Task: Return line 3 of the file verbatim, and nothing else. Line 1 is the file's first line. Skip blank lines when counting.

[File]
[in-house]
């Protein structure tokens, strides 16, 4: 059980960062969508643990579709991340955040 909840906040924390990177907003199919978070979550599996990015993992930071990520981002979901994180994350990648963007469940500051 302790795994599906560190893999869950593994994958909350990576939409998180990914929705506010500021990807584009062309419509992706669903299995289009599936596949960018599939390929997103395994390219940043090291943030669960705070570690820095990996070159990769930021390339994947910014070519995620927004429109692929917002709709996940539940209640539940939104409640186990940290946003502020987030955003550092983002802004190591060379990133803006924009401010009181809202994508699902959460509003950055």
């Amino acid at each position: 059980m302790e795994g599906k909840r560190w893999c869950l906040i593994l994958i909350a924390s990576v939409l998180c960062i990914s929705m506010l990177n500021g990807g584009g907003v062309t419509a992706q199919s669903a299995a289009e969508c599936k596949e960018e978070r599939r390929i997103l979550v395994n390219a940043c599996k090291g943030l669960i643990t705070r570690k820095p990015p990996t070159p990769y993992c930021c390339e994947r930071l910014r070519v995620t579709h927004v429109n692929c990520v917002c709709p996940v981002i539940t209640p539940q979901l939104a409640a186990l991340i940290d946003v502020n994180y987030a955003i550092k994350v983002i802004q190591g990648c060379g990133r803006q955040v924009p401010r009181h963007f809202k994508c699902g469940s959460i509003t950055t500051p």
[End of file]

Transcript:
């Amino acid at each position: 059980m302790e795994g599906k909840r560190w893999c869950l906040i593994l994958i909350a924390s990576v939409l998180c960062i990914s929705m506010l990177n500021g990807g584009g907003v062309t419509a992706q199919s669903a299995a289009e969508c599936k596949e960018e978070r599939r390929i997103l979550v395994n390219a940043c599996k090291g943030l669960i643990t705070r570690k820095p990015p990996t070159p990769y993992c930021c390339e994947r930071l910014r070519v995620t579709h927004v429109n692929c990520v917002c709709p996940v981002i539940t209640p539940q979901l939104a409640a186990l991340i940290d946003v502020n994180y987030a955003i550092k994350v983002i802004q190591g990648c060379g990133r803006q955040v924009p401010r009181h963007f809202k994508c699902g469940s959460i509003t950055t500051p």